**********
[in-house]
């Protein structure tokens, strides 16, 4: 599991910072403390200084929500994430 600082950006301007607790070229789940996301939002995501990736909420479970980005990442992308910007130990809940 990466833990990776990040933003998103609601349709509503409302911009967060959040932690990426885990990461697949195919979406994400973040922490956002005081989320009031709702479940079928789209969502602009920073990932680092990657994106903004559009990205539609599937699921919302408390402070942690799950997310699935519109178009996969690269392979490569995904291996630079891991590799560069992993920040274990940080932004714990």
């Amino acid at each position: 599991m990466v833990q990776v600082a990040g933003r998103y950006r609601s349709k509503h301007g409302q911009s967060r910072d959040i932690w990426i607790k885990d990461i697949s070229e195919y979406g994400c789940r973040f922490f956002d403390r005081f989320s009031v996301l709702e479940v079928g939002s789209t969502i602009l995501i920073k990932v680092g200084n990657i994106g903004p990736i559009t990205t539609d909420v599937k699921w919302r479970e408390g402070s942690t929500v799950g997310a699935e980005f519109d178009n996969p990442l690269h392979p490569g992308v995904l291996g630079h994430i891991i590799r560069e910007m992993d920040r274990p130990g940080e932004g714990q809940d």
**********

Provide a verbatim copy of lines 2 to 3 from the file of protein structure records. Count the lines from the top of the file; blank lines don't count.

């Protein structure tokens, strides 16, 4: 599991910072403390200084929500994430 600082950006301007607790070229789940996301939002995501990736909420479970980005990442992308910007130990809940 990466833990990776990040933003998103609601349709509503409302911009967060959040932690990426885990990461697949195919979406994400973040922490956002005081989320009031709702479940079928789209969502602009920073990932680092990657994106903004559009990205539609599937699921919302408390402070942690799950997310699935519109178009996969690269392979490569995904291996630079891991590799560069992993920040274990940080932004714990």
């Amino acid at each position: 599991m990466v833990q990776v600082a990040g933003r998103y950006r609601s349709k509503h301007g409302q911009s967060r910072d959040i932690w990426i607790k885990d990461i697949s070229e195919y979406g994400c789940r973040f922490f956002d403390r005081f989320s009031v996301l709702e479940v079928g939002s789209t969502i602009l995501i920073k990932v680092g200084n990657i994106g903004p990736i559009t990205t539609d909420v599937k699921w919302r479970e408390g402070s942690t929500v799950g997310a699935e980005f519109d178009n996969p990442l690269h392979p490569g992308v995904l291996g630079h994430i891991i590799r560069e910007m992993d920040r274990p130990g940080e932004g714990q809940d």